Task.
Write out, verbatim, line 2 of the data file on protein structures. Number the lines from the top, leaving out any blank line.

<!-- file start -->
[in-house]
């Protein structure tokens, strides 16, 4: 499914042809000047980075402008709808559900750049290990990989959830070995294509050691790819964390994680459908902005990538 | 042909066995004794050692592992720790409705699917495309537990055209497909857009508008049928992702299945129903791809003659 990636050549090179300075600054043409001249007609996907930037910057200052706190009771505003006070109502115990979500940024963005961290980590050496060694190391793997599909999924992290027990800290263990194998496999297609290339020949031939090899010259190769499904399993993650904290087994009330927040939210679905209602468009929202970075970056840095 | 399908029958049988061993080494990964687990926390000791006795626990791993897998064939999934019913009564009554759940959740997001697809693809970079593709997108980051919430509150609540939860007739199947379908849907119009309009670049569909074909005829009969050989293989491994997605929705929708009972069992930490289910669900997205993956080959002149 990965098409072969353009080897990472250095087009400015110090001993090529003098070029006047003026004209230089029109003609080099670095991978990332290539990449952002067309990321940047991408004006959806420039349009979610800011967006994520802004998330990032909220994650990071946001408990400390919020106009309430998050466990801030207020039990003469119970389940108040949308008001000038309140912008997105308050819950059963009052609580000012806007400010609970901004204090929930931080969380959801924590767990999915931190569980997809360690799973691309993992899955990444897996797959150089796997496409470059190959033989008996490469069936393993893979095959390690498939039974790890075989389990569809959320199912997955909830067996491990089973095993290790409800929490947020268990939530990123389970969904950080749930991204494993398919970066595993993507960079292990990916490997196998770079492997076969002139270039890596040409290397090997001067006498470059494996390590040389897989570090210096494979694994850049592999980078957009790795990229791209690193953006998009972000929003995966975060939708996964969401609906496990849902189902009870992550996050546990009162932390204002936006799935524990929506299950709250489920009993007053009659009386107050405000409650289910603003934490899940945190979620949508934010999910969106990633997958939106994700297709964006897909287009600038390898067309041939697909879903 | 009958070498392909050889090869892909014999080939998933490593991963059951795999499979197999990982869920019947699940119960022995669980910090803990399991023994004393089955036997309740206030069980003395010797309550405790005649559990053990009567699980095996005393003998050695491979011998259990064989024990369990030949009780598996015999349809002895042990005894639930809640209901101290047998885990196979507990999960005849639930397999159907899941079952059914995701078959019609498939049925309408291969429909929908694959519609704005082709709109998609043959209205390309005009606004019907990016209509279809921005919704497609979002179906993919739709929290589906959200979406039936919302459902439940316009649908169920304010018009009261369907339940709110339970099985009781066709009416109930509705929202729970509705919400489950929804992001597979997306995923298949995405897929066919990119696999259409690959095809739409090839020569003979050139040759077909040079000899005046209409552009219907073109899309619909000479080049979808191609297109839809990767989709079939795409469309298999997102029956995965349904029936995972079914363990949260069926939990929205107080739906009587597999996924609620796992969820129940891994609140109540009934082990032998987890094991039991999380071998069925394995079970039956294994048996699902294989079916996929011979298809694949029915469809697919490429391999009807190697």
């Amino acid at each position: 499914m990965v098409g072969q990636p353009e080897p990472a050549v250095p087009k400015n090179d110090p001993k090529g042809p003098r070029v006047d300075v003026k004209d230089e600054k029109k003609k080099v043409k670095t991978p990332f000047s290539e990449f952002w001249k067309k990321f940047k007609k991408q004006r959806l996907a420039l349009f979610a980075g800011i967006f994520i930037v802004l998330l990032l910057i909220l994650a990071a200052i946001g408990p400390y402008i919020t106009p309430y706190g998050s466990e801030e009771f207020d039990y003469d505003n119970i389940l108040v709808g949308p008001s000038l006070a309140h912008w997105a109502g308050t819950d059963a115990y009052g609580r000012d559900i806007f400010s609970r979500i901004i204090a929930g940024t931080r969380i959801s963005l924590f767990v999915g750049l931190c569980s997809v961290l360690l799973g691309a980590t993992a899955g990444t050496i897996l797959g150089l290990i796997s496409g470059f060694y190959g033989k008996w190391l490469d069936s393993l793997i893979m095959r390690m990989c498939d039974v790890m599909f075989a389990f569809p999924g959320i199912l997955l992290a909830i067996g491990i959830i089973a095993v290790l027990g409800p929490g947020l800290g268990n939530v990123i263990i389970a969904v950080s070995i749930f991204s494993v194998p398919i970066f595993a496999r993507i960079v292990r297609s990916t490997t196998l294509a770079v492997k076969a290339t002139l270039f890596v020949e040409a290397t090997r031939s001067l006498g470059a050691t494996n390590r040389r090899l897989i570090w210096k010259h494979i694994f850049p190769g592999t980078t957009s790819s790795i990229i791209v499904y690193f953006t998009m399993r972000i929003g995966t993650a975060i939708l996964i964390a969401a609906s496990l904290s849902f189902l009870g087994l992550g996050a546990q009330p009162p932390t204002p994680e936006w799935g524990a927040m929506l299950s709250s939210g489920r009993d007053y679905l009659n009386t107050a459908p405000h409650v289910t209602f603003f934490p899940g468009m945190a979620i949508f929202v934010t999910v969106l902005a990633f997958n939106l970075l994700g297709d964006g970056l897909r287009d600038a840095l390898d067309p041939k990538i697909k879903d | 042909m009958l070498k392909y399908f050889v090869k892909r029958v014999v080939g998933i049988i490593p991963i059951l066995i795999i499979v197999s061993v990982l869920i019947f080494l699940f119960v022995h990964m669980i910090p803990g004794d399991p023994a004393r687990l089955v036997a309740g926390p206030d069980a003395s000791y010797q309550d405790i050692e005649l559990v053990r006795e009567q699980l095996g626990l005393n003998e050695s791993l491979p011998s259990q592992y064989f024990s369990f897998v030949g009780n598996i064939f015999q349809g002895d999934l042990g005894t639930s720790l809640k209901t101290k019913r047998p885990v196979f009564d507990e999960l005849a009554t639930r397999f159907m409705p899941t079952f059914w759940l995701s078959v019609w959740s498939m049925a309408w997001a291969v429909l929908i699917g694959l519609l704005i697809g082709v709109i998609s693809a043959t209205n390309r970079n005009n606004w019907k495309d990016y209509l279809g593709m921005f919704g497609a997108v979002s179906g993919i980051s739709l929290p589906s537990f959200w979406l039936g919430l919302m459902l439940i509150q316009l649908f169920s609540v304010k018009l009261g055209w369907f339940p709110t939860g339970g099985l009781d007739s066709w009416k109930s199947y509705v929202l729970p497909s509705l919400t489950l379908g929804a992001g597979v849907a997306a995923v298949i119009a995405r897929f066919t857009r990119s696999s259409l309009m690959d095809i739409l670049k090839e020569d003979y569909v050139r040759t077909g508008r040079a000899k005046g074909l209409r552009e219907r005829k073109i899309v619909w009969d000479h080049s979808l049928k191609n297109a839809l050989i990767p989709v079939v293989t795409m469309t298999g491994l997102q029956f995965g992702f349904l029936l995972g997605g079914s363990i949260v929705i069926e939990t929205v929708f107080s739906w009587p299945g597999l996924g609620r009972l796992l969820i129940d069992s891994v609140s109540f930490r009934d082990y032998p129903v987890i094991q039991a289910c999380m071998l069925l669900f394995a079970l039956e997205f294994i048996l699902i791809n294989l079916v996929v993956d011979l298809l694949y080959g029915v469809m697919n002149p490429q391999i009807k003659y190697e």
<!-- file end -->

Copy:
């Protein structure tokens, strides 16, 4: 499914042809000047980075402008709808559900750049290990990989959830070995294509050691790819964390994680459908902005990538 | 042909066995004794050692592992720790409705699917495309537990055209497909857009508008049928992702299945129903791809003659 990636050549090179300075600054043409001249007609996907930037910057200052706190009771505003006070109502115990979500940024963005961290980590050496060694190391793997599909999924992290027990800290263990194998496999297609290339020949031939090899010259190769499904399993993650904290087994009330927040939210679905209602468009929202970075970056840095 | 399908029958049988061993080494990964687990926390000791006795626990791993897998064939999934019913009564009554759940959740997001697809693809970079593709997108980051919430509150609540939860007739199947379908849907119009309009670049569909074909005829009969050989293989491994997605929705929708009972069992930490289910669900997205993956080959002149 990965098409072969353009080897990472250095087009400015110090001993090529003098070029006047003026004209230089029109003609080099670095991978990332290539990449952002067309990321940047991408004006959806420039349009979610800011967006994520802004998330990032909220994650990071946001408990400390919020106009309430998050466990801030207020039990003469119970389940108040949308008001000038309140912008997105308050819950059963009052609580000012806007400010609970901004204090929930931080969380959801924590767990999915931190569980997809360690799973691309993992899955990444897996797959150089796997496409470059190959033989008996490469069936393993893979095959390690498939039974790890075989389990569809959320199912997955909830067996491990089973095993290790409800929490947020268990939530990123389970969904950080749930991204494993398919970066595993993507960079292990990916490997196998770079492997076969002139270039890596040409290397090997001067006498470059494996390590040389897989570090210096494979694994850049592999980078957009790795990229791209690193953006998009972000929003995966975060939708996964969401609906496990849902189902009870992550996050546990009162932390204002936006799935524990929506299950709250489920009993007053009659009386107050405000409650289910603003934490899940945190979620949508934010999910969106990633997958939106994700297709964006897909287009600038390898067309041939697909879903 | 009958070498392909050889090869892909014999080939998933490593991963059951795999499979197999990982869920019947699940119960022995669980910090803990399991023994004393089955036997309740206030069980003395010797309550405790005649559990053990009567699980095996005393003998050695491979011998259990064989024990369990030949009780598996015999349809002895042990005894639930809640209901101290047998885990196979507990999960005849639930397999159907899941079952059914995701078959019609498939049925309408291969429909929908694959519609704005082709709109998609043959209205390309005009606004019907990016209509279809921005919704497609979002179906993919739709929290589906959200979406039936919302459902439940316009649908169920304010018009009261369907339940709110339970099985009781066709009416109930509705929202729970509705919400489950929804992001597979997306995923298949995405897929066919990119696999259409690959095809739409090839020569003979050139040759077909040079000899005046209409552009219907073109899309619909000479080049979808191609297109839809990767989709079939795409469309298999997102029956995965349904029936995972079914363990949260069926939990929205107080739906009587597999996924609620796992969820129940891994609140109540009934082990032998987890094991039991999380071998069925394995079970039956294994048996699902294989079916996929011979298809694949029915469809697919490429391999009807190697």